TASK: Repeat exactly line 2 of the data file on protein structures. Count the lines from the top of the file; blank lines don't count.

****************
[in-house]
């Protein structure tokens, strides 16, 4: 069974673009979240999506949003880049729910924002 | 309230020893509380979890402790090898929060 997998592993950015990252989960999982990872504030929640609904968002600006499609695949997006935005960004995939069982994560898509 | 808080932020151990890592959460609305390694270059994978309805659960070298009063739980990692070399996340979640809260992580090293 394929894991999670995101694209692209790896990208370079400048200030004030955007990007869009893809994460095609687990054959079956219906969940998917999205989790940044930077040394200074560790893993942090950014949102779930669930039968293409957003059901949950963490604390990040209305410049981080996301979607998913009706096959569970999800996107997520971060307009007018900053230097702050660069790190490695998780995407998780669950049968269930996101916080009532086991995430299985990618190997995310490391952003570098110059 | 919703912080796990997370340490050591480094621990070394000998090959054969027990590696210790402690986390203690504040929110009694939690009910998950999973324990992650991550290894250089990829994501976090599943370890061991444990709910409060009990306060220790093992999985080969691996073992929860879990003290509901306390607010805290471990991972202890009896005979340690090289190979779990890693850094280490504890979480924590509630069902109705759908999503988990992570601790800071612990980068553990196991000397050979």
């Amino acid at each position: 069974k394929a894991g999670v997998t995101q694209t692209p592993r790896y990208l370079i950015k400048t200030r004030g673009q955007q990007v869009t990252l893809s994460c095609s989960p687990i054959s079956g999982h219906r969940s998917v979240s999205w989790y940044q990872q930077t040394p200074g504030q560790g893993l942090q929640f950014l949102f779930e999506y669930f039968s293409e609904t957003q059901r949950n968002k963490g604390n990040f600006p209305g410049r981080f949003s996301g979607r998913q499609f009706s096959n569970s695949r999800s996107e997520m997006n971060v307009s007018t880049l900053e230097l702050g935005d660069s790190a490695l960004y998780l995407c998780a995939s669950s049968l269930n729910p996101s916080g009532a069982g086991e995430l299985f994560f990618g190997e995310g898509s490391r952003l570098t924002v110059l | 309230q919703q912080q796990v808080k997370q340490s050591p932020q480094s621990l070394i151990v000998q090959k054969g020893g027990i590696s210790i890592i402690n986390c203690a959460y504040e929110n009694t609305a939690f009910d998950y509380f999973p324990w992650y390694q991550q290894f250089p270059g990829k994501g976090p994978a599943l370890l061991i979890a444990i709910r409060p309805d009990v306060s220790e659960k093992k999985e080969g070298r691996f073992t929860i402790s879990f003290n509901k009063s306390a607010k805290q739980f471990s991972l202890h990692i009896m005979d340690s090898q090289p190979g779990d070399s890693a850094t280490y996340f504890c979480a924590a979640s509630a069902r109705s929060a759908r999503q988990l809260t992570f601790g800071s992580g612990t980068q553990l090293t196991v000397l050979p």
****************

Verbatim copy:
């Protein structure tokens, strides 16, 4: 069974673009979240999506949003880049729910924002 | 309230020893509380979890402790090898929060 997998592993950015990252989960999982990872504030929640609904968002600006499609695949997006935005960004995939069982994560898509 | 808080932020151990890592959460609305390694270059994978309805659960070298009063739980990692070399996340979640809260992580090293 394929894991999670995101694209692209790896990208370079400048200030004030955007990007869009893809994460095609687990054959079956219906969940998917999205989790940044930077040394200074560790893993942090950014949102779930669930039968293409957003059901949950963490604390990040209305410049981080996301979607998913009706096959569970999800996107997520971060307009007018900053230097702050660069790190490695998780995407998780669950049968269930996101916080009532086991995430299985990618190997995310490391952003570098110059 | 919703912080796990997370340490050591480094621990070394000998090959054969027990590696210790402690986390203690504040929110009694939690009910998950999973324990992650991550290894250089990829994501976090599943370890061991444990709910409060009990306060220790093992999985080969691996073992929860879990003290509901306390607010805290471990991972202890009896005979340690090289190979779990890693850094280490504890979480924590509630069902109705759908999503988990992570601790800071612990980068553990196991000397050979």